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  • The Taylorville Park Board approved new furnaces and air conditioning units for the Lakeshore Golf Course Monday night at their monthly meeting at the Manners Park Board Room. The decision wasn’t unanimous however, as there was much debate over several bids the board had gotten for the work, as well as the type of furnaces and air conditioners being installed.


    Office Administrator Mary Ann Becker began the discussion by reminding the board of a bid the Park Board had received from Nolen Plumbing for installing the new heating and cooling systems at the golf course.



    The board had received several other bids including one from Blakley Heating and Cooling, but ultimately elected to accept the bid from Nolen. During discussion however the board debated on the air conditioning units being installed, due to the new units being smaller than the old. The board wasn’t sure if the smaller units would perform the same as the larger.



    Becker informed the board that all bidders included the smaller units due to the efficiency of the air conditioners, but debate remained as to where that efficiency came from.



    The board asked Maintenance Supervisor Gary Brown for his opinion. He said that according to the people he had spoken to, they explained how the smaller units worked better, and assured him that they would work.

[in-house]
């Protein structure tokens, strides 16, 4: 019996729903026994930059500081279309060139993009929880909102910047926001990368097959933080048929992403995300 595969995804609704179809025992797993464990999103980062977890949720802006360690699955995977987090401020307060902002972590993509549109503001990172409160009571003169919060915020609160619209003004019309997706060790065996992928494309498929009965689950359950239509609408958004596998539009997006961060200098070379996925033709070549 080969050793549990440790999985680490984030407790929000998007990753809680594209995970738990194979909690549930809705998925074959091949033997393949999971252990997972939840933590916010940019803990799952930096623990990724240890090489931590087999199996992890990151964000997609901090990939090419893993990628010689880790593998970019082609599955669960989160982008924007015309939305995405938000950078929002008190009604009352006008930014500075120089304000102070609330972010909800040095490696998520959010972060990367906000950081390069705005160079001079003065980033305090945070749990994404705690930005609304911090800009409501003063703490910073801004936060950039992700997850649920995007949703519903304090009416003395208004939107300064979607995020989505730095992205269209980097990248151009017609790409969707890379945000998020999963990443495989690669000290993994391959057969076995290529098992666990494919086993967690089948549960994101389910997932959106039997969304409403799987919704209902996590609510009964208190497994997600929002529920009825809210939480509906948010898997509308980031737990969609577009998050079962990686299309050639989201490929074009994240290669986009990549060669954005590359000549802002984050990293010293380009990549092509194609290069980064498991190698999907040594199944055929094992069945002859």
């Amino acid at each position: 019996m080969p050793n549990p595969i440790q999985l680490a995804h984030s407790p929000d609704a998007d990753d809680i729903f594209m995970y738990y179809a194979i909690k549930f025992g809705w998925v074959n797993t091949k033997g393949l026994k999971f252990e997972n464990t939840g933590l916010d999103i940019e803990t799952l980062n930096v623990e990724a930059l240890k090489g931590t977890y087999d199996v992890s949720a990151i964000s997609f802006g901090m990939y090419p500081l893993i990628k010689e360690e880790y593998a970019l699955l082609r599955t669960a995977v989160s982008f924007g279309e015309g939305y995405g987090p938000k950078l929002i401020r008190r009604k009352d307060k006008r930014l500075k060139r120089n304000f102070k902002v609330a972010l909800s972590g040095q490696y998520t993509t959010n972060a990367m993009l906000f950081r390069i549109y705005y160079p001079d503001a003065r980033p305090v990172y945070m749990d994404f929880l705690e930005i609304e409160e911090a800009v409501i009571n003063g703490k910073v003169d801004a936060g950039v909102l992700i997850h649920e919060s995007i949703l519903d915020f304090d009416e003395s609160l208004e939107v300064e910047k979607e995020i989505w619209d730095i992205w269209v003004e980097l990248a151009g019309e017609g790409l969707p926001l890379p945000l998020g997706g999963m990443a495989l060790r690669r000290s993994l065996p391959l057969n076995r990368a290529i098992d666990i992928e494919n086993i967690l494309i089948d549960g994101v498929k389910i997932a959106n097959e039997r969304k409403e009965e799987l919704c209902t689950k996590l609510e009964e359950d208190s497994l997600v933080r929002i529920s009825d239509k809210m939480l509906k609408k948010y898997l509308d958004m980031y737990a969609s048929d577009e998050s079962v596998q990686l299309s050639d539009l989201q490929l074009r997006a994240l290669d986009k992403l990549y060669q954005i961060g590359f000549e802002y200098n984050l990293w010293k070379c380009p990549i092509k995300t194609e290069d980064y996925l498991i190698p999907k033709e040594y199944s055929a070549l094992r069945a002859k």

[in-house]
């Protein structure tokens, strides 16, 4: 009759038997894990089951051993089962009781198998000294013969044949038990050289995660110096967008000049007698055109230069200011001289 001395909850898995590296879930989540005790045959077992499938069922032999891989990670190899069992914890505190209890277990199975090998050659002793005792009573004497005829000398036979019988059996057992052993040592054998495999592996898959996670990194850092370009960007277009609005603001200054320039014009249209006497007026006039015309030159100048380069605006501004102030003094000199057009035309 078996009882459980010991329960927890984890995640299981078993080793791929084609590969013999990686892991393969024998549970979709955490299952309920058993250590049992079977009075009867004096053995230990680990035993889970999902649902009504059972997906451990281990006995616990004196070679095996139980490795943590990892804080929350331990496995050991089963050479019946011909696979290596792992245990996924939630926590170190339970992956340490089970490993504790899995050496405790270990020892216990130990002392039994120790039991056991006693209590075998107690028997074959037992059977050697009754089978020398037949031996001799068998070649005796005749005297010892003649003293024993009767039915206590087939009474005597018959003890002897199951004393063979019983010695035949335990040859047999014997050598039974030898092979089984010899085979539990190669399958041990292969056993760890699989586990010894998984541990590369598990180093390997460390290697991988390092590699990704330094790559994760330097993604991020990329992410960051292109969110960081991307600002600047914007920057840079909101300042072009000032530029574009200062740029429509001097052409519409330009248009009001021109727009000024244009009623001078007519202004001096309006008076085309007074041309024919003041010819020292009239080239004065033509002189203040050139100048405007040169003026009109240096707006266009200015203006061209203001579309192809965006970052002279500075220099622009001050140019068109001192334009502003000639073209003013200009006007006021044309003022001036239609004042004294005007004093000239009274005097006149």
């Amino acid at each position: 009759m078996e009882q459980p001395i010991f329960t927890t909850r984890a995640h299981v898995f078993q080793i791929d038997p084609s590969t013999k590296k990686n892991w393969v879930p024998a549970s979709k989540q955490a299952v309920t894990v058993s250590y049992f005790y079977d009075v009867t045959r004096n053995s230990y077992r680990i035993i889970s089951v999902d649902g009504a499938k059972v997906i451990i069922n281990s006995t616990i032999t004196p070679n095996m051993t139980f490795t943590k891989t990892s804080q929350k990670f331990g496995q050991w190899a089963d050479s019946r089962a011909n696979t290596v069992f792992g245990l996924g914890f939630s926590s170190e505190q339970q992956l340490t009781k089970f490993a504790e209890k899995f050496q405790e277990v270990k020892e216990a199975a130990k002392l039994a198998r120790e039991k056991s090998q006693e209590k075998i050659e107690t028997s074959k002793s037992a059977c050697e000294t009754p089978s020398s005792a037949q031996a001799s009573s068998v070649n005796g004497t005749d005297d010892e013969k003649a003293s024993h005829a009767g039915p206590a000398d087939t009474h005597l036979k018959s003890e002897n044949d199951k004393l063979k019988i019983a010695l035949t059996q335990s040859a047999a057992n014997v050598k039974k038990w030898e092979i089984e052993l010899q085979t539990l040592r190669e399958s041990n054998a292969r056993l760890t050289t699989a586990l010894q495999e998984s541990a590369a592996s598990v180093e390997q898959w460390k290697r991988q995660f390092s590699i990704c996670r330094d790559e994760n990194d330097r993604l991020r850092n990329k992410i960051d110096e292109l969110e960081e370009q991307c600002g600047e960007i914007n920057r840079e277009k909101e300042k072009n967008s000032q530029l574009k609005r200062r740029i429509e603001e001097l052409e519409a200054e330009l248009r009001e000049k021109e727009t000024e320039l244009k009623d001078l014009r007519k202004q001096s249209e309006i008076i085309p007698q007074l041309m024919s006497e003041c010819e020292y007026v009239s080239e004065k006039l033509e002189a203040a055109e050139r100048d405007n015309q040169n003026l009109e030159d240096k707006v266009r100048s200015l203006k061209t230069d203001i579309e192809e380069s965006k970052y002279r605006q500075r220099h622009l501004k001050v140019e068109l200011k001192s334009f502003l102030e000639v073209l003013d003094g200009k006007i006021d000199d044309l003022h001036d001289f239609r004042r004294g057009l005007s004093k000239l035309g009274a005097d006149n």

The Board ultimately elected to vote to accept the bid from Nolen, with the vote passing with a single no vote.  


  • A house fire in Stonington over the weekend has destroyed a home that had been a staple in the community since 1927. A home on the Briggs Family Farm caught fire on Saturday afternoon, prompting response from several area fire departments. There were no injuries in the blaze, but the home is being reported as a total loss.


    Ron Smith, Captain with the Taylorville Fire Department discussed Taylorville’s assistance with the fire.



    The source of the fire is still currently unknown and will be investigated by the State Fire Marshal’s office, who was expected to begin his investigation on Monday Morning.


  • Taylorville City early voting is in progress, and one massive change for the city will be for the mayor position. Victor Pop is one of the names in the pot to be the next Mayor of Taylorville, and he believes his experience in lobbying for new structures will help his case.


    Pop said some of the issues include poor infrastructure and lack of jobs, and he's hoping as mayor, he can fix that.

    Pop said a “Yes” to the school tax referendum will do nothing but benefit the city, as it will help both the students and economics of the city.

    Early voting for candidates has begun at the City's Clerks office at the Taylorville courthouse.


    Pop appeared on the NEWSTALK WTIM Morning Show. 


  • The city of Taylorville has its hands full when it comes to improving its infrastructure as there are multiple road projects taking place, as well as new sewer lines, and a new water plant preparing to be built. Taylorville Mayor Greg Brotherton said these projects may be expensive, but the end result will benefit the cities utilities and economy as businesses and incoming residents will be more likely move to Taylorville.